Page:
Glossary Concurrency / Term

Overlapping vs interleaved lifetimes (true parallelism vs pseudo-parallelism)

[Parallel vs serial] Parallel computations have overlapping lifetimes, and true parallelism means that the overlap is physically instant or simultaneous, while pseudo-parallelism means that the overlap is just conceptual. True parallelism requires hardware support (a multi-core processor), while pseudo-parallelism means that the parallel computations are an abstraction over serially interleaved sub-computations. True parallelism is essentially an implementation detail, while pseudo-parallelism can be part of the computational model.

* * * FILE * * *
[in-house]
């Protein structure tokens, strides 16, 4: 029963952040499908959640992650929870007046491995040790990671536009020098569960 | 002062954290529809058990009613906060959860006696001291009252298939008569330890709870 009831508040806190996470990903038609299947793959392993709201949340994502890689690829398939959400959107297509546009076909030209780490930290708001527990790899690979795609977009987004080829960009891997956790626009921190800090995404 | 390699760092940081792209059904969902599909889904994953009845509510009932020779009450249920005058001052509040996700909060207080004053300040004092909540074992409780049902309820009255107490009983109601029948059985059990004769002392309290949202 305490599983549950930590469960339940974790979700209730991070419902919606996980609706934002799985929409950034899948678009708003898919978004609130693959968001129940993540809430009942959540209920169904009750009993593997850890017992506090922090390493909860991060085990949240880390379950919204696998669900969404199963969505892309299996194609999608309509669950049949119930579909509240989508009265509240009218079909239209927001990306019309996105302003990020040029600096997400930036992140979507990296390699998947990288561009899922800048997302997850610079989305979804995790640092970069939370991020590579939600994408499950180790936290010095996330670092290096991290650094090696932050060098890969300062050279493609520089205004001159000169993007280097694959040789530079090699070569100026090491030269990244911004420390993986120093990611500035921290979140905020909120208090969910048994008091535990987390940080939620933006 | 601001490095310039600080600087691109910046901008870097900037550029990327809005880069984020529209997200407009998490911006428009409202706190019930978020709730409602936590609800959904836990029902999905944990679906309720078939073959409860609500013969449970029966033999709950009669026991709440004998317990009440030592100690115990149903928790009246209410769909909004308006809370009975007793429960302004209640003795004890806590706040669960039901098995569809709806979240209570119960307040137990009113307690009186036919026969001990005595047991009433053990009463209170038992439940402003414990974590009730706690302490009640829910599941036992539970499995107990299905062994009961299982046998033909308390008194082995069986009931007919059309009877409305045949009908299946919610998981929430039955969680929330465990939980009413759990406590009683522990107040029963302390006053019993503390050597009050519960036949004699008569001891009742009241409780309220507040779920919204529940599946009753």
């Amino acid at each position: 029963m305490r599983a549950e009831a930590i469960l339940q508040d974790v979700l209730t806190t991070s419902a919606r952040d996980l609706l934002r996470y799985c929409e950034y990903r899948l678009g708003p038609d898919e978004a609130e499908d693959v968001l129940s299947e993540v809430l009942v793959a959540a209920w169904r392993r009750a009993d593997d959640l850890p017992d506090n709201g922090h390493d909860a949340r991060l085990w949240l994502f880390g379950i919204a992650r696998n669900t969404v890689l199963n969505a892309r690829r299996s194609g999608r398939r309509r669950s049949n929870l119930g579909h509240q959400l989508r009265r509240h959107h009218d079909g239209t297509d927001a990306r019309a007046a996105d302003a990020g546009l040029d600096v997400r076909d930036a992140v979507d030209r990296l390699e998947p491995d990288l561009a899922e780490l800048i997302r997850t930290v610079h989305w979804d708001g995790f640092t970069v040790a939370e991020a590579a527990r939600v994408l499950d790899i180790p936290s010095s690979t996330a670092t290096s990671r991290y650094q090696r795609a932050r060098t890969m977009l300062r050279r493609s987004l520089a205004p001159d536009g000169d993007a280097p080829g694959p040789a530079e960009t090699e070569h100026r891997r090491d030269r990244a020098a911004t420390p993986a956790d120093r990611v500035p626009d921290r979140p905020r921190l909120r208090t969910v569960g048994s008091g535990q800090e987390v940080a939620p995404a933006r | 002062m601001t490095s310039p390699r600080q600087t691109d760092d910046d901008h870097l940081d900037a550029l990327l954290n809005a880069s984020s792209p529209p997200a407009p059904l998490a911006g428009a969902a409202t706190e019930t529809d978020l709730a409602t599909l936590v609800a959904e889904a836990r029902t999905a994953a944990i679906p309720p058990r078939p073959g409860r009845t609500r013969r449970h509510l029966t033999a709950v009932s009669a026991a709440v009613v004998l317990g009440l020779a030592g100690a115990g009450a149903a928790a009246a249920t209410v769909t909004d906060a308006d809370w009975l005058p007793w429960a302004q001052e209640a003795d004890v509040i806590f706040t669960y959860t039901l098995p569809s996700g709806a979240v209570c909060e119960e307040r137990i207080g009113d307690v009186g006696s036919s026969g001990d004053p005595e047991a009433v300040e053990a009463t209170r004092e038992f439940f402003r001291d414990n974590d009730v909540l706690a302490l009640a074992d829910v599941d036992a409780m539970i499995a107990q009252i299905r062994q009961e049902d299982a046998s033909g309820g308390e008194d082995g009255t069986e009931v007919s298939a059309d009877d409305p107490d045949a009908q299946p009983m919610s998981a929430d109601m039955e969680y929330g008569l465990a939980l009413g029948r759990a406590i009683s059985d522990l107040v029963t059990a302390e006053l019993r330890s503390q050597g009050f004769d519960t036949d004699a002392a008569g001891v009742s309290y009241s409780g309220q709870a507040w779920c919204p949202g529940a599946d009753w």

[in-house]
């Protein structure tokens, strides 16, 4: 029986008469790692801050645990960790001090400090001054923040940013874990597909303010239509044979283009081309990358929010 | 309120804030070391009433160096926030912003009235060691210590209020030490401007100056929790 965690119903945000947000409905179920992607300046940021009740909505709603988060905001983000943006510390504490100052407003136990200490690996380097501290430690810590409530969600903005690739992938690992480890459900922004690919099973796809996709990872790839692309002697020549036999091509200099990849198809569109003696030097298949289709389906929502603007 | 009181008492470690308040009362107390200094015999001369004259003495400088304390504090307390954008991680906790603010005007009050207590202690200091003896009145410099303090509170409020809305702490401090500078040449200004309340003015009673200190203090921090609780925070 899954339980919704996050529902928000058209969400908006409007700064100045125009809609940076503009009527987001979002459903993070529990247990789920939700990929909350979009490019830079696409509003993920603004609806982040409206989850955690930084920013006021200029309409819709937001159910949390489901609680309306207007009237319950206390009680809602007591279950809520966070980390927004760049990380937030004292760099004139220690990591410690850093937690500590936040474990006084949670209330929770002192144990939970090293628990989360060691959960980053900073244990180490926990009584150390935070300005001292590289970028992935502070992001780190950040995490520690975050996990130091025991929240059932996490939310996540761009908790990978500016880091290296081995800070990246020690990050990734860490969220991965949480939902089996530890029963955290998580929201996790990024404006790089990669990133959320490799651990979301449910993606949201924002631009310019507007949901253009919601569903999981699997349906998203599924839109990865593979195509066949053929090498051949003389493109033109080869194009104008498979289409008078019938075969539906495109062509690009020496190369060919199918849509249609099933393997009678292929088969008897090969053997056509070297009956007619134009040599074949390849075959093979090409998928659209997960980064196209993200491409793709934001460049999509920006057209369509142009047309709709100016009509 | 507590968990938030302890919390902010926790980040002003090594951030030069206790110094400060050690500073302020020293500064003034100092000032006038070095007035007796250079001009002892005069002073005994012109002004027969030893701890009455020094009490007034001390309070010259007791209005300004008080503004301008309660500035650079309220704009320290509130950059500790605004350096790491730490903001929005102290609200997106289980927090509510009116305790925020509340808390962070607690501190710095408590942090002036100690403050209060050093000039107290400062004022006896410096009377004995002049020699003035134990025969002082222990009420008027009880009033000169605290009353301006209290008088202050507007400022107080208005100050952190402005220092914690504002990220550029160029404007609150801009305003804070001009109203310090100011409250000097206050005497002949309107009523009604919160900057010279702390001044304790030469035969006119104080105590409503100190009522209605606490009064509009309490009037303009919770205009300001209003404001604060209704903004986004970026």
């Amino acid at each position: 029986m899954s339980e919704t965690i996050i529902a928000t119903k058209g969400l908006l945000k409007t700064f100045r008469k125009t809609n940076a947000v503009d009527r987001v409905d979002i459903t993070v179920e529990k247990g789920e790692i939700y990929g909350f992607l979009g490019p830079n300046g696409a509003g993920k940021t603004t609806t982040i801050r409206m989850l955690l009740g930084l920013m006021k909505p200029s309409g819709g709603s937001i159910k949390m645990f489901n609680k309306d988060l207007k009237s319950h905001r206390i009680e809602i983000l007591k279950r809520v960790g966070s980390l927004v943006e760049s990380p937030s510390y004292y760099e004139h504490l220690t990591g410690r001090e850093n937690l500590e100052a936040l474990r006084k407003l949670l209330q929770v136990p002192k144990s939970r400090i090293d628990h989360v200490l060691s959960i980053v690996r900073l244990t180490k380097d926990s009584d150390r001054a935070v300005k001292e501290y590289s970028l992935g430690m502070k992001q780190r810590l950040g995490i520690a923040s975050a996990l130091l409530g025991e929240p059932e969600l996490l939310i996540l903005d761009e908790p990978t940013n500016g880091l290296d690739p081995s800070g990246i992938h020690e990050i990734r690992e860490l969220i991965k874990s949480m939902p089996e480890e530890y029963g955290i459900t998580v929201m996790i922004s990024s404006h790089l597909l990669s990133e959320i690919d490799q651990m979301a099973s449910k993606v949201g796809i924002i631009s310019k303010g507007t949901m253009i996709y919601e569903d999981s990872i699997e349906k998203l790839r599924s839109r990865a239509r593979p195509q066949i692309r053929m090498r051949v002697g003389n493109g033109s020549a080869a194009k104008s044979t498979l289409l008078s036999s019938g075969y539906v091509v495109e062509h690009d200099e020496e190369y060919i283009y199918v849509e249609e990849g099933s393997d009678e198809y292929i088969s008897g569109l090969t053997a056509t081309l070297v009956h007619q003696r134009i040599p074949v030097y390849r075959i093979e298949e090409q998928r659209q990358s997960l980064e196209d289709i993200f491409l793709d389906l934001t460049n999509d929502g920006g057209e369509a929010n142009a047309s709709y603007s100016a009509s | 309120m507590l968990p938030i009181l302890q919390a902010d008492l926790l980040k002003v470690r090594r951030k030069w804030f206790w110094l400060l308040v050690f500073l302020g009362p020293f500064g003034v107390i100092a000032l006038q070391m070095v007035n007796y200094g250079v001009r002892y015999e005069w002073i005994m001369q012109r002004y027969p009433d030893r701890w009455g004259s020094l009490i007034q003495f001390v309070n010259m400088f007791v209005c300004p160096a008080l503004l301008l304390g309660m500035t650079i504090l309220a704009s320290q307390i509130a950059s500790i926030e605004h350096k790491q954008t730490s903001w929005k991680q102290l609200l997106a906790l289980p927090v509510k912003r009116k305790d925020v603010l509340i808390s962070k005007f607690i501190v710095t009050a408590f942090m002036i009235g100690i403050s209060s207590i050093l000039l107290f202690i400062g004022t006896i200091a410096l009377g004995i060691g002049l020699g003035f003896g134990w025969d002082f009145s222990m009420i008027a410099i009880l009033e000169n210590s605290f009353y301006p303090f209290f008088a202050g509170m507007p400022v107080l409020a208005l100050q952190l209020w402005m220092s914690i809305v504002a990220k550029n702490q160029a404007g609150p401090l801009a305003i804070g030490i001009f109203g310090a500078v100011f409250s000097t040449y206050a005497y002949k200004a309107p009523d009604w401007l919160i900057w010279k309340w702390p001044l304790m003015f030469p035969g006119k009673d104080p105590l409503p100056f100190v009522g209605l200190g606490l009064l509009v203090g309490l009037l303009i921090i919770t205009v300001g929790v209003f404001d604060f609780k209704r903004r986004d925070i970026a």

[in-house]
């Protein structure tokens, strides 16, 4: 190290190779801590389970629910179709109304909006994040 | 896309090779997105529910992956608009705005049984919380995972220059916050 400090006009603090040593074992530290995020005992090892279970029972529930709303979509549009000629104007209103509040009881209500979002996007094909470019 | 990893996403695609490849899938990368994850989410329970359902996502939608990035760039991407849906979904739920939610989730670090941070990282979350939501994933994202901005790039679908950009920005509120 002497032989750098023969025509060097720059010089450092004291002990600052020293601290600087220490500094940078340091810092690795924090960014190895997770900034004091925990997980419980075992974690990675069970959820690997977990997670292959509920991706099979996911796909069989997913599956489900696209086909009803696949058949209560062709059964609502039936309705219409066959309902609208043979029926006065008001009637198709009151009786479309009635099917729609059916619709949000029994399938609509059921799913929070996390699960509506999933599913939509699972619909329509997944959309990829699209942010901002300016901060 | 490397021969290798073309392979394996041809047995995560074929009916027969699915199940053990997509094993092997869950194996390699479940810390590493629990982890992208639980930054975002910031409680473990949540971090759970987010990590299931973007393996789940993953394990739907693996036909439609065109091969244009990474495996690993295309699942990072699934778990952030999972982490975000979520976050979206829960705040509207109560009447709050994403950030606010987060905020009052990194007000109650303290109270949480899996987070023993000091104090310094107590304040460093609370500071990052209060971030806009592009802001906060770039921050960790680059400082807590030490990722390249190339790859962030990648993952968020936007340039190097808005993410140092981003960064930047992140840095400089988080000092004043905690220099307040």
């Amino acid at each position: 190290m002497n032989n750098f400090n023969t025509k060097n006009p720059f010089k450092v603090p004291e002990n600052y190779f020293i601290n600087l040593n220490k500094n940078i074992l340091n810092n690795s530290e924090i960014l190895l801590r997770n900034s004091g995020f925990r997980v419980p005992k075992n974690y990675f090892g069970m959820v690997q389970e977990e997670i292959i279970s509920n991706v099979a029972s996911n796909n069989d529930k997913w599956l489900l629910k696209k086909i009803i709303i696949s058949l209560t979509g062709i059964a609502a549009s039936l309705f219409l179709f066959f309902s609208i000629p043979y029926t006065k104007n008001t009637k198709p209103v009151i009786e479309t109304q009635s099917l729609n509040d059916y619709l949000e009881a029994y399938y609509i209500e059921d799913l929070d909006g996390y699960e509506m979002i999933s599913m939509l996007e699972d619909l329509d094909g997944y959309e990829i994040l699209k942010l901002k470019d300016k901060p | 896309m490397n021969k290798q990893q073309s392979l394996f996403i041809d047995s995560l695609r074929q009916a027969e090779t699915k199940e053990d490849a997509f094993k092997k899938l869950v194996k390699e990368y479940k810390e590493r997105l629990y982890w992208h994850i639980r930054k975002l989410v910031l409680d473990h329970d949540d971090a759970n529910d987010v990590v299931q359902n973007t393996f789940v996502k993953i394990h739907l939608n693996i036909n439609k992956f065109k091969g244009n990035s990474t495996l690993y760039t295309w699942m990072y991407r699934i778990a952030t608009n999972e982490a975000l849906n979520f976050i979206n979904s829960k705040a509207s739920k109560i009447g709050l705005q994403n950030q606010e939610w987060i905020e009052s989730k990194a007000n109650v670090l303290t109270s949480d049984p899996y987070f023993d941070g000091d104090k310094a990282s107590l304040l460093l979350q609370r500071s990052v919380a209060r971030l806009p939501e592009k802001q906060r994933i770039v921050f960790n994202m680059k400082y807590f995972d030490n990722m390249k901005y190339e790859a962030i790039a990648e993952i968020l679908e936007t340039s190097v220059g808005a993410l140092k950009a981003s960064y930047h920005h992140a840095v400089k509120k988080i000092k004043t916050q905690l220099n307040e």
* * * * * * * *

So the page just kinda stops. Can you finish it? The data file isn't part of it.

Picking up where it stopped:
The colloquial meanings of "concurrent" and "parallel" are largely synonymous, which is a source of significant confusion that extends even to computer science literature, where concurrency may be misleadingly described in terms that imply or explicitly refer to overlapping lifetimes. The crux of the relation between concurrency and parallelism is just that order-independent (concurrent) computations can be parallelized without changing the correctness of the outcome, but concurrency alone doesn't imply parallelism, or vice versa. For example, computations can be parallel without being independent, as in the case of SIMD, which executes parallel computations in lockstep.

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